fund-industry-should-return-to-basics-says-cheah

Fund industry should return to basics, says Cheah

Cheah Cheng Hye, chief investment officer and chairman of fund management firm Value Partners, received FinanceAsia's Capital Markets Person of the Year Award at our awards dinner on January 24. This is his acceptance speech.
It is a great honour to receive this award from FinanceAsia, a well-established and highly reputable publication. I hope this honour doesnÆt go to my head, for in my job, the key to success is to stay humble. In my profession as a fund manager, the killer disease is ego.

ItÆs very clear to me that whatever professional success I have enjoyed is due not only to my efforts, but also the help of many people, including colleagues and family.

And there is the luck factor. I recognise that I and my firm, Value Partners, have been just plain lucky to be in the right place at the right time; like so many people I know, we grew up with the Asian economic miracle and gained confidence with the Chinese economic miracle.

If you ask what I am thinking about these days, one thing I can say is that I am concerned about a political backlash against our industry. The products and services provided by the worldÆs financial services industry have served society well û but even good things can be carried to excess. Here I would just mention a few points:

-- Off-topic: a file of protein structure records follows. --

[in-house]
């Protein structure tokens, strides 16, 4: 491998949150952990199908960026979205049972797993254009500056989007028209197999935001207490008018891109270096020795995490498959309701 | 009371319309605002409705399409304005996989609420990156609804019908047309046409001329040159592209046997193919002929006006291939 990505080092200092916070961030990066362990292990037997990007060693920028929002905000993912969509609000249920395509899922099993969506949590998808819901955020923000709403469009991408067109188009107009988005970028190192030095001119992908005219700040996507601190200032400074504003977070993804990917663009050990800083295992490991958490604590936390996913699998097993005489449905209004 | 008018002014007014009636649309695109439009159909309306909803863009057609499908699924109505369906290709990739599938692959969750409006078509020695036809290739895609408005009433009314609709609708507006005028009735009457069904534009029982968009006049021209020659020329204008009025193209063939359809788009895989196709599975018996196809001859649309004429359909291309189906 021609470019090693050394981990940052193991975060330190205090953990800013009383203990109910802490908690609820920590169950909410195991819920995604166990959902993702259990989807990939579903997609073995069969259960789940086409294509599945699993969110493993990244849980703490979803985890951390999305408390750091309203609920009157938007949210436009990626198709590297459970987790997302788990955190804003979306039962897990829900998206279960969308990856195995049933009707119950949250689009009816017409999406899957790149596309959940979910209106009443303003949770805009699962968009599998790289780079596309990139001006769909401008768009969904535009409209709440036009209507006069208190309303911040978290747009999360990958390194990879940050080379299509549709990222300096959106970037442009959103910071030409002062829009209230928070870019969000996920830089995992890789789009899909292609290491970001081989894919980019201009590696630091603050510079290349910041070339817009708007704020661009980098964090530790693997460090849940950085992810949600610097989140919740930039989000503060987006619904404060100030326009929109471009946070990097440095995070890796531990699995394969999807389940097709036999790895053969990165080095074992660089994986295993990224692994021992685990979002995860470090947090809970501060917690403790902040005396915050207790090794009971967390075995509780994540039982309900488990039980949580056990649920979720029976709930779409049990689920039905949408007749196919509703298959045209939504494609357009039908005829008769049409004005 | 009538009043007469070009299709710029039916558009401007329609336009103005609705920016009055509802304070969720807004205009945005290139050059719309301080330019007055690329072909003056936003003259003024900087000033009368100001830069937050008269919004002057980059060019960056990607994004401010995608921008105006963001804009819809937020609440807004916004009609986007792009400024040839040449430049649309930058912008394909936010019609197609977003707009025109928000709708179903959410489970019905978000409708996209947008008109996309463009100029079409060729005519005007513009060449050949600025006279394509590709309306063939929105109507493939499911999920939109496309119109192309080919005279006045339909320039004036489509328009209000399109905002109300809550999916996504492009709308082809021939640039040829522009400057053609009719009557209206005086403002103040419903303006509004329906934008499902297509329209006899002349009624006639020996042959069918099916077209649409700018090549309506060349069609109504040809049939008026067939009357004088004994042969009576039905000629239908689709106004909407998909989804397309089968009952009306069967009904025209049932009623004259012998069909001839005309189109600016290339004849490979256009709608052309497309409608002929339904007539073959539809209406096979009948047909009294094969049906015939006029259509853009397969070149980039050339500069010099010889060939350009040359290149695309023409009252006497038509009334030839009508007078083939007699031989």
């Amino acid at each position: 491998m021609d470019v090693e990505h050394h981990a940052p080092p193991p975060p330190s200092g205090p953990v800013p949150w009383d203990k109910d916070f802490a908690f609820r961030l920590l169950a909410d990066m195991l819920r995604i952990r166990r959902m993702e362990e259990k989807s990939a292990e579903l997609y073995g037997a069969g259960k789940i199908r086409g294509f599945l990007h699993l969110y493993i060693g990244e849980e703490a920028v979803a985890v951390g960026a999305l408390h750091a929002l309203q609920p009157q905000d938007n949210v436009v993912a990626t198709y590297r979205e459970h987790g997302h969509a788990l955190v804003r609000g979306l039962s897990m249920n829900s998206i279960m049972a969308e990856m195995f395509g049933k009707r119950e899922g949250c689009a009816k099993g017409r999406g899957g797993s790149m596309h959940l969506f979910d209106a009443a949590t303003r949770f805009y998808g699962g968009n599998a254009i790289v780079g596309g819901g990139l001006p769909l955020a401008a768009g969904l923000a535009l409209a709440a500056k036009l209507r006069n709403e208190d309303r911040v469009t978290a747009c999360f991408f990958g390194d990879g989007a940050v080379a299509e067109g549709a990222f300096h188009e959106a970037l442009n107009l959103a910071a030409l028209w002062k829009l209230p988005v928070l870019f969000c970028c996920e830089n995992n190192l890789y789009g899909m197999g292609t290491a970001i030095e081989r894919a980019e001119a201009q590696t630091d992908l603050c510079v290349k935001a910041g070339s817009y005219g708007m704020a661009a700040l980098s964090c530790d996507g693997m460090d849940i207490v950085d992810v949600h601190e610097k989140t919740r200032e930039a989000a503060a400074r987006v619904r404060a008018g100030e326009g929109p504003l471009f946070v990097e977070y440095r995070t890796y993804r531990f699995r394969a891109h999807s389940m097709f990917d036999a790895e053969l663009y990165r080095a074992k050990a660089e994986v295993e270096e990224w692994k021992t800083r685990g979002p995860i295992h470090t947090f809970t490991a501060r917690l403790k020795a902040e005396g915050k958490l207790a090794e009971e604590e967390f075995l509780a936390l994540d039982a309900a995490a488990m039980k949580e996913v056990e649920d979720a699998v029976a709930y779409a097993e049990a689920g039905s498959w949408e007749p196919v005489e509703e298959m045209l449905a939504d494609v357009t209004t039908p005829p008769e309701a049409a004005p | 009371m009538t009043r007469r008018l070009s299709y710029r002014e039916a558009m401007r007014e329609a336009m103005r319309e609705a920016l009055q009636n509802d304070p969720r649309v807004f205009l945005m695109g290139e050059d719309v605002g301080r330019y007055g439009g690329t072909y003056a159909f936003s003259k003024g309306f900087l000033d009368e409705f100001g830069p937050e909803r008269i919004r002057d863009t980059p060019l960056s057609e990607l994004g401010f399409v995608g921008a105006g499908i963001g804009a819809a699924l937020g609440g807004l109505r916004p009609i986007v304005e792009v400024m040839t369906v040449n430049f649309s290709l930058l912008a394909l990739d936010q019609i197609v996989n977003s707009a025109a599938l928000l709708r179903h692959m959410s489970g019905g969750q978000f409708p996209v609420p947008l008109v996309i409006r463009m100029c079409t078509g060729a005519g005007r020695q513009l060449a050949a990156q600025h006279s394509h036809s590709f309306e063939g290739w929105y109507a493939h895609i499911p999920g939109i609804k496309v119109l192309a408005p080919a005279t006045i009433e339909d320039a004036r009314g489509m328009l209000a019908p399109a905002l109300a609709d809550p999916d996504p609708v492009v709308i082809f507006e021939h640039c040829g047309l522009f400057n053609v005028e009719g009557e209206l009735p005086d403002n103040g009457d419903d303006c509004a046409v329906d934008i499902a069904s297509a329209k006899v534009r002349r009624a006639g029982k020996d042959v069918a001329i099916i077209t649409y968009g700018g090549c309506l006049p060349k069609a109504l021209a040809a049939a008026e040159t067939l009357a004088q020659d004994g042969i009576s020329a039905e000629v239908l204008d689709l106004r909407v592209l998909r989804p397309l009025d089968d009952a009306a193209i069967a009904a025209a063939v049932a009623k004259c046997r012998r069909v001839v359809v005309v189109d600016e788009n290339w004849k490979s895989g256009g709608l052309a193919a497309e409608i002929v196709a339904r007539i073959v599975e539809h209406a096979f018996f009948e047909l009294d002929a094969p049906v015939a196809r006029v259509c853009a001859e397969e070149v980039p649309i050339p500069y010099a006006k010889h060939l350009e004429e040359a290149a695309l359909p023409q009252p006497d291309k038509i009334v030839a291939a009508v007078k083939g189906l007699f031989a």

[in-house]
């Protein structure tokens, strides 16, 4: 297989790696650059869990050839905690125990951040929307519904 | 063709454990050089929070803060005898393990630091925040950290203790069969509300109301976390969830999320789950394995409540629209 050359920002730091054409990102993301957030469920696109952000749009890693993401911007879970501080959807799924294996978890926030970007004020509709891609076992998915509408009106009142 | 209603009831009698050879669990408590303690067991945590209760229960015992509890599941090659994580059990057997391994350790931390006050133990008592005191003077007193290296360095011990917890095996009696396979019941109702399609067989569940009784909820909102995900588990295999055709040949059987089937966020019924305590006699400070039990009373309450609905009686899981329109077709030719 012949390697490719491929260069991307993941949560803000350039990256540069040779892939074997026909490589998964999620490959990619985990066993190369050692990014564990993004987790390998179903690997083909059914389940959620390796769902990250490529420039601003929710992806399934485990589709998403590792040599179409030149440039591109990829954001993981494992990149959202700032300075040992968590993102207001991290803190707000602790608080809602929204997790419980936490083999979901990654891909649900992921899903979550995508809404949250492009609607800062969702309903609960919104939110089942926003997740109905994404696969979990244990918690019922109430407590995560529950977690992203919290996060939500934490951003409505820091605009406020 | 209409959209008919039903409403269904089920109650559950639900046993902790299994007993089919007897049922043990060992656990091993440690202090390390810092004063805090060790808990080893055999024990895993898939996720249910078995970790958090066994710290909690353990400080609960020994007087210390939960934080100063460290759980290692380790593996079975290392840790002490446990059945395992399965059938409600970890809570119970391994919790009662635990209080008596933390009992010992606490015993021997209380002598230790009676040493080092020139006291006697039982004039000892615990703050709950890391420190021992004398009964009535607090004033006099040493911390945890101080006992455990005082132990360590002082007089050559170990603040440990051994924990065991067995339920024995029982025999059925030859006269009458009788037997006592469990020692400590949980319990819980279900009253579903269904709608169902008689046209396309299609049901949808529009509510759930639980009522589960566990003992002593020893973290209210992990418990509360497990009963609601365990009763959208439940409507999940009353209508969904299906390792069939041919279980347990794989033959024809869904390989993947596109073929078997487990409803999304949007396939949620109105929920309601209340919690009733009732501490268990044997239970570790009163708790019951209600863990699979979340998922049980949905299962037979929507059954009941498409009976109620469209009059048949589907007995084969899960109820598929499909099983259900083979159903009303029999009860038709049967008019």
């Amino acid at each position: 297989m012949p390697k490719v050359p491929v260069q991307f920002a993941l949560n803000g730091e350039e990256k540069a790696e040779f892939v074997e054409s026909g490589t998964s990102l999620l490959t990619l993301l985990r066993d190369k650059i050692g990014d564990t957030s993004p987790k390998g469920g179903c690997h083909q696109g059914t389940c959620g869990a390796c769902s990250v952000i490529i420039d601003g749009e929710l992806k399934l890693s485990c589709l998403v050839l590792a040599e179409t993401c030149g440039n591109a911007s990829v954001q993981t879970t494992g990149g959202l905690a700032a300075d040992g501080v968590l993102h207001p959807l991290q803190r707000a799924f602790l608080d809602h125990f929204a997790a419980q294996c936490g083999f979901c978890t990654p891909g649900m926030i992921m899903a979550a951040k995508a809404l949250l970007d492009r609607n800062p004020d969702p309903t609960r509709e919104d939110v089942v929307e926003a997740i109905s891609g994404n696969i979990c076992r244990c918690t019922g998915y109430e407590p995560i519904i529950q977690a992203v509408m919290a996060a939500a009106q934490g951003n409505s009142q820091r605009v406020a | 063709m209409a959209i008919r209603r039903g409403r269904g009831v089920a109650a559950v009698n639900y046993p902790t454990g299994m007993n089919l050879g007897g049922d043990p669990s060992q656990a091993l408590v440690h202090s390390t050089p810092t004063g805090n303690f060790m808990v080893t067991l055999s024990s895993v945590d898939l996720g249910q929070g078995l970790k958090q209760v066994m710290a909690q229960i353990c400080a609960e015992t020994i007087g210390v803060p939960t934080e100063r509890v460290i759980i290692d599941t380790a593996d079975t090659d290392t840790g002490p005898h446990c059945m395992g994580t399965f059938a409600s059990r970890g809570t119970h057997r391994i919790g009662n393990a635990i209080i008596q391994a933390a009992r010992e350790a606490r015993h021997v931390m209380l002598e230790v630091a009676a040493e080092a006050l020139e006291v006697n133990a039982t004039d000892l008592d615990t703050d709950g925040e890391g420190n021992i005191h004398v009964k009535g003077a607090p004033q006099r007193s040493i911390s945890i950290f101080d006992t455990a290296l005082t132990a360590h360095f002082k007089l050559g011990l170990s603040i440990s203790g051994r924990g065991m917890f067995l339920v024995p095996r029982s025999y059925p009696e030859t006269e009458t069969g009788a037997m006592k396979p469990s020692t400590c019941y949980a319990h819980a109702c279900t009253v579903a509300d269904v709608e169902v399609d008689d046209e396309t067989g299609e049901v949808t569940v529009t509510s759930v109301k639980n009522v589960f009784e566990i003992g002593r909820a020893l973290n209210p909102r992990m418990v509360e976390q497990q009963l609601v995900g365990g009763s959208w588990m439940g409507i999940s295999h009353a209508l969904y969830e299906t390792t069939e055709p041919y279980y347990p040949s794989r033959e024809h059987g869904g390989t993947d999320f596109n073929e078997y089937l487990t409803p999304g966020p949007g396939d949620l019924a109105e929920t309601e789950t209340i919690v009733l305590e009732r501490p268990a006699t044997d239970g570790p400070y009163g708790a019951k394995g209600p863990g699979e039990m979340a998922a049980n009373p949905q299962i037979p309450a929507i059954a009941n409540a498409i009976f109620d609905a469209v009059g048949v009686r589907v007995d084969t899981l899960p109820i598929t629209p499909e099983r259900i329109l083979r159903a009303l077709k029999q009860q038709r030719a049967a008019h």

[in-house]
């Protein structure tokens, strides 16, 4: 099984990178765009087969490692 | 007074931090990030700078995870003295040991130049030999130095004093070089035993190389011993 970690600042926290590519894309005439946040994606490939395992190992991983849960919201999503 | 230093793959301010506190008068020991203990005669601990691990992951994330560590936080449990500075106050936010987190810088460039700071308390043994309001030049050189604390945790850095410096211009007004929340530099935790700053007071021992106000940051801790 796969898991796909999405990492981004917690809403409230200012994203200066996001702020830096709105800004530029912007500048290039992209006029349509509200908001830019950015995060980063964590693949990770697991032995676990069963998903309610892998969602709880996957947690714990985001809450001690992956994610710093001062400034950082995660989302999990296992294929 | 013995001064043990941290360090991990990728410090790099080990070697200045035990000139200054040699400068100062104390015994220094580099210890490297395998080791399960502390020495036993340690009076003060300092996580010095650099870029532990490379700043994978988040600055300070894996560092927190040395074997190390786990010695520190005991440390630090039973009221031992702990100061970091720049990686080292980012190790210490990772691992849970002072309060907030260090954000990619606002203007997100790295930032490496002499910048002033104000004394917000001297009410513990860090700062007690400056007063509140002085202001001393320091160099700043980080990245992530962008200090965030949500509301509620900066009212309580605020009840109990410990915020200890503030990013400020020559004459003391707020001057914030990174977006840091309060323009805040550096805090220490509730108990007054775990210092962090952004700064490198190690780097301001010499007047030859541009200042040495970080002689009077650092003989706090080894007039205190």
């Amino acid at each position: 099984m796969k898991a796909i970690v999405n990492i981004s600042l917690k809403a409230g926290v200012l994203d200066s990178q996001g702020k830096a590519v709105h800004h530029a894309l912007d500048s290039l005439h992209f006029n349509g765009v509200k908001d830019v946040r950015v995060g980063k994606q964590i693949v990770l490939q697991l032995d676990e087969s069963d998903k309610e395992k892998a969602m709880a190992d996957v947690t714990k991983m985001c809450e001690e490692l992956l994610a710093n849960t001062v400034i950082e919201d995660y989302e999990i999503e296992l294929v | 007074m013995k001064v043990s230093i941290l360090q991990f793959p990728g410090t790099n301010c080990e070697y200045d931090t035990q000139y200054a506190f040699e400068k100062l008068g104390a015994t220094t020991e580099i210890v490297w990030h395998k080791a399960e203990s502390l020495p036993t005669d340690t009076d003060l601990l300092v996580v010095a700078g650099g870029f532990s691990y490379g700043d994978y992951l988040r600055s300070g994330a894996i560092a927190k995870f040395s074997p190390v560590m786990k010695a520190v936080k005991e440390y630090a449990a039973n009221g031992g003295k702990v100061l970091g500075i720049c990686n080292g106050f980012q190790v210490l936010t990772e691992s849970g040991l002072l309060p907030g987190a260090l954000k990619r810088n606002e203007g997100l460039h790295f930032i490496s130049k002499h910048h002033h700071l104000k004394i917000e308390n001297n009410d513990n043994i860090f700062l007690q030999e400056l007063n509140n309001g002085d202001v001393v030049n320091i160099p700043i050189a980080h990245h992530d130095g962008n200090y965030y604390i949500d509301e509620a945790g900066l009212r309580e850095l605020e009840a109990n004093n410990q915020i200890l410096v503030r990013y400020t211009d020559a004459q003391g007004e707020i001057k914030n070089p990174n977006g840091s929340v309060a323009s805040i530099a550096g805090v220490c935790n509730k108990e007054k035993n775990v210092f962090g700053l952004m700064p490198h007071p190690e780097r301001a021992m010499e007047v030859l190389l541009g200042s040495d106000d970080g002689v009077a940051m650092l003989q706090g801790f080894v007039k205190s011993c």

* In America, irresponsible lending of societyÆs savings, such that people who couldnÆt afford homes ended up buying one anyway, hurting the stability of the entire financial system;

* Globally, huge imbalances, partly involving the use of the savings of the Chinese people to finance the American consumer, allowing the American consumer to enjoy an unrealistically high standard of living while creating unacceptable pollution, among other problems, on the Chinese mainland as every effort is made to produce goods at low cost for shipment across the Pacific;

* A financial system serviced by people whose behaviour tends to produce dangerous bubbles;

* Unhealthy social trends, as the best and brightest people are attracted to join the financial services sector, depriving other sectors, including the civil service, of the best talent. Social priorities can get badly distorted.

I think we in the industry have to go back to old-fashioned values. Here I am talking about the basic values that I learnt when I first entered this industry û integrity, prudence, putting clientsÆ interest first, and carrying out intensive fundamental research before investing money or recommending things to our clients.

Perhaps the financial industry merely reflects the society that it serves. But now, I have this feeling that the communities that we serve, and the political leaders they elect, have some very serious questions about what kind of job we are doing. We need to do some soul-searching. Thank you very much indeed.
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